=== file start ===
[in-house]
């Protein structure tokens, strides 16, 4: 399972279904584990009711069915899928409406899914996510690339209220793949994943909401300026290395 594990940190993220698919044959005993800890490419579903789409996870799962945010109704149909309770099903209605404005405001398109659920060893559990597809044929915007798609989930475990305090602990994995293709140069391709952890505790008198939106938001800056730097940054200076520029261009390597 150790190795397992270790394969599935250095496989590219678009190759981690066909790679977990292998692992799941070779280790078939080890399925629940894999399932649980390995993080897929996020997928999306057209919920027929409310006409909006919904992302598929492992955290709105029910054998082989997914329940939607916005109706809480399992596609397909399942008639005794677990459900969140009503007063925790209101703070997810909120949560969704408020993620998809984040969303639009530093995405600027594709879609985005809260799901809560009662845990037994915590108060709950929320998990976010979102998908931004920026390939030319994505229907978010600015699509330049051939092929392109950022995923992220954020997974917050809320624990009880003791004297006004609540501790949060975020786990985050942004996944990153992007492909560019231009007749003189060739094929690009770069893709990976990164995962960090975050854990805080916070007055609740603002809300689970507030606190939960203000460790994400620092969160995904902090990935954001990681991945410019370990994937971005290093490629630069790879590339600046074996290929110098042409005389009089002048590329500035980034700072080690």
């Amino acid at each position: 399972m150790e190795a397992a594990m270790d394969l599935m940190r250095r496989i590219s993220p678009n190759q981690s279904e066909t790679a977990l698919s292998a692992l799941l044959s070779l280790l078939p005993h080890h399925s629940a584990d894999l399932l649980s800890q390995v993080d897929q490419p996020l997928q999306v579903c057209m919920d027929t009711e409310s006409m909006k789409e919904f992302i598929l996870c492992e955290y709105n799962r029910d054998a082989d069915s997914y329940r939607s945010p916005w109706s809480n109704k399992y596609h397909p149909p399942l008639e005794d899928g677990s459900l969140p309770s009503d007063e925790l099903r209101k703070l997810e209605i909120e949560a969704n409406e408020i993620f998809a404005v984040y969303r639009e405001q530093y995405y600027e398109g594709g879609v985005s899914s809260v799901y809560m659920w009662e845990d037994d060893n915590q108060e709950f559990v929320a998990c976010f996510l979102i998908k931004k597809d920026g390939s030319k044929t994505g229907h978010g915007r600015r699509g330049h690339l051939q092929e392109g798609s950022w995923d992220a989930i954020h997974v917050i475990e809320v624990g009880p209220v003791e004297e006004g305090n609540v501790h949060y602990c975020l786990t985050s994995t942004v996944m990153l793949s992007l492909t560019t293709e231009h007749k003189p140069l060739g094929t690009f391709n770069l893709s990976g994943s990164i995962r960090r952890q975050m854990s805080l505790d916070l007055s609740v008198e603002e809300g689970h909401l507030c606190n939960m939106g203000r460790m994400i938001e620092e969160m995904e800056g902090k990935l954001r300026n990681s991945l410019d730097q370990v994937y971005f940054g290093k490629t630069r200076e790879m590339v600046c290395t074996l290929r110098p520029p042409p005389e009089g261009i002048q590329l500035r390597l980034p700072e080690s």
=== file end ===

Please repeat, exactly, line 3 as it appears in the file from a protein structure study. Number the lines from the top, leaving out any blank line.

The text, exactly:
């Amino acid at each position: 399972m150790e190795a397992a594990m270790d394969l599935m940190r250095r496989i590219s993220p678009n190759q981690s279904e066909t790679a977990l698919s292998a692992l799941l044959s070779l280790l078939p005993h080890h399925s629940a584990d894999l399932l649980s800890q390995v993080d897929q490419p996020l997928q999306v579903c057209m919920d027929t009711e409310s006409m909006k789409e919904f992302i598929l996870c492992e955290y709105n799962r029910d054998a082989d069915s997914y329940r939607s945010p916005w109706s809480n109704k399992y596609h397909p149909p399942l008639e005794d899928g677990s459900l969140p309770s009503d007063e925790l099903r209101k703070l997810e209605i909120e949560a969704n409406e408020i993620f998809a404005v984040y969303r639009e405001q530093y995405y600027e398109g594709g879609v985005s899914s809260v799901y809560m659920w009662e845990d037994d060893n915590q108060e709950f559990v929320a998990c976010f996510l979102i998908k931004k597809d920026g390939s030319k044929t994505g229907h978010g915007r600015r699509g330049h690339l051939q092929e392109g798609s950022w995923d992220a989930i954020h997974v917050i475990e809320v624990g009880p209220v003791e004297e006004g305090n609540v501790h949060y602990c975020l786990t985050s994995t942004v996944m990153l793949s992007l492909t560019t293709e231009h007749k003189p140069l060739g094929t690009f391709n770069l893709s990976g994943s990164i995962r960090r952890q975050m854990s805080l505790d916070l007055s609740v008198e603002e809300g689970h909401l507030c606190n939960m939106g203000r460790m994400i938001e620092e969160m995904e800056g902090k990935l954001r300026n990681s991945l410019d730097q370990v994937y971005f940054g290093k490629t630069r200076e790879m590339v600046c290395t074996l290929r110098p520029p042409p005389e009089g261009i002048q590329l500035r390597l980034p700072e080690s």